To call The Son a masterpiece would be to insult its modesty. Like the homely, useful boxes Olivier teaches his prodigals to build, it is sturdy, durable and, in its downcast, unobtrusive way, miraculous.
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It combines a fresh and exciting style with stunning performances and that rarity in current film, a deeply humanistic story.
Makes no attempt to entertain us. Much of this extraordinarily tactful movie, like "Rosetta," is shot in close-up, focusing on the back of Olivier's neck, as if inviting us to see the world as he does.
Sitting through the film is punishing work. The jittery closeups create a response that is more physical (I'm thinking nausea) than emotional, and there are no respites.
To my knowledge there's no one anywhere making films with such a sharp sense of contemporary working-class life -- but for the Dardennes it's only the starting point of a spiritual and profoundly ethical odyssey.
It's a movie imbued with a fierce intimacy -- a tone and style similar to cinema verite documentary -- but it's not a banal realism, even if the characters and settings in contemporary working-class Liege initially seem mundane.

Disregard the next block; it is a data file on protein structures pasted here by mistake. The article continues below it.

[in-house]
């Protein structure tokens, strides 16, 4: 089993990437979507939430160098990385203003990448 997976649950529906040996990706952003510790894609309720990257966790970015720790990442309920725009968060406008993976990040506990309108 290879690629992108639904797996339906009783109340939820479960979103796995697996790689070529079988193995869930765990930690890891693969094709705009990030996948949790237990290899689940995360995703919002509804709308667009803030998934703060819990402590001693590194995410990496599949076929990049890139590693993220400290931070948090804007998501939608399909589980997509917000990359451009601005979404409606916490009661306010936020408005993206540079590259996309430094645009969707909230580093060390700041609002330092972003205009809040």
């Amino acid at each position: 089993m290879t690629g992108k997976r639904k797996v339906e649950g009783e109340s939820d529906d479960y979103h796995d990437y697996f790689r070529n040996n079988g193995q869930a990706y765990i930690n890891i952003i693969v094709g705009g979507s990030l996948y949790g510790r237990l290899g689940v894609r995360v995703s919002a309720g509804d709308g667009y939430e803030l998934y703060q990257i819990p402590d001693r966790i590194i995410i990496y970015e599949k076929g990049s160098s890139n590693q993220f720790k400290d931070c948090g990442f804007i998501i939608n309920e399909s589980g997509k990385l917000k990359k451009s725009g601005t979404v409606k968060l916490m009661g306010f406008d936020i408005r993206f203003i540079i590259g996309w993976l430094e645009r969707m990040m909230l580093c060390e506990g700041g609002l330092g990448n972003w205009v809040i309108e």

Shrewd, highly controlled little film from Belgium that builds to an unexpected emotional climax.
It is as assured and flawless a telling of sadness and joy as I have ever seen.
The ability to conceive a compact drama on this huge subject and to embody it as perfectly as they have done, added to what they have already accomplished, puts Jean-Pierre and Luc Dardenne among the premier film artists of our time.
The real star of The Son isn't lead actor Olivier Gourmet. It's the back of his neck, which the camera obsessively focuses on throughout this difficult but rewarding Belgian drama.